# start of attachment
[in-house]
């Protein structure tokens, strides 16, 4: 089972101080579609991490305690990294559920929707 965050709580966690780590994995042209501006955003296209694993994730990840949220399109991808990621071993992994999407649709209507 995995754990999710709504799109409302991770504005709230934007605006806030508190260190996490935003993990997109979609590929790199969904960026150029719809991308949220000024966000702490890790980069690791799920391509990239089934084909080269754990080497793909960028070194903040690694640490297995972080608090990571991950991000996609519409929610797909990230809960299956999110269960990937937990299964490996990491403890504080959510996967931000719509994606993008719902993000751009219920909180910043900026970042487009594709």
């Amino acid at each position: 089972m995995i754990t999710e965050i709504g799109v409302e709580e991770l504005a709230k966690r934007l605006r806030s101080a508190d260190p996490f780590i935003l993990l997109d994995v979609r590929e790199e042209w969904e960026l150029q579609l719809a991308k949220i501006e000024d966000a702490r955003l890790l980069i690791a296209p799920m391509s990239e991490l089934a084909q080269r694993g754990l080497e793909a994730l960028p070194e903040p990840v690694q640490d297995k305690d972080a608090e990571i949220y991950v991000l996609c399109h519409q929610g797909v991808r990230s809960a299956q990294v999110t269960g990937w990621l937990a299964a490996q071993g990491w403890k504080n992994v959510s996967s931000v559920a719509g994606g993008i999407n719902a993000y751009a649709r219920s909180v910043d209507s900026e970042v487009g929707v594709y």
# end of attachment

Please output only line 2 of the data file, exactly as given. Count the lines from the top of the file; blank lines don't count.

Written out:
């Protein structure tokens, strides 16, 4: 089972101080579609991490305690990294559920929707 965050709580966690780590994995042209501006955003296209694993994730990840949220399109991808990621071993992994999407649709209507 995995754990999710709504799109409302991770504005709230934007605006806030508190260190996490935003993990997109979609590929790199969904960026150029719809991308949220000024966000702490890790980069690791799920391509990239089934084909080269754990080497793909960028070194903040690694640490297995972080608090990571991950991000996609519409929610797909990230809960299956999110269960990937937990299964490996990491403890504080959510996967931000719509994606993008719902993000751009219920909180910043900026970042487009594709």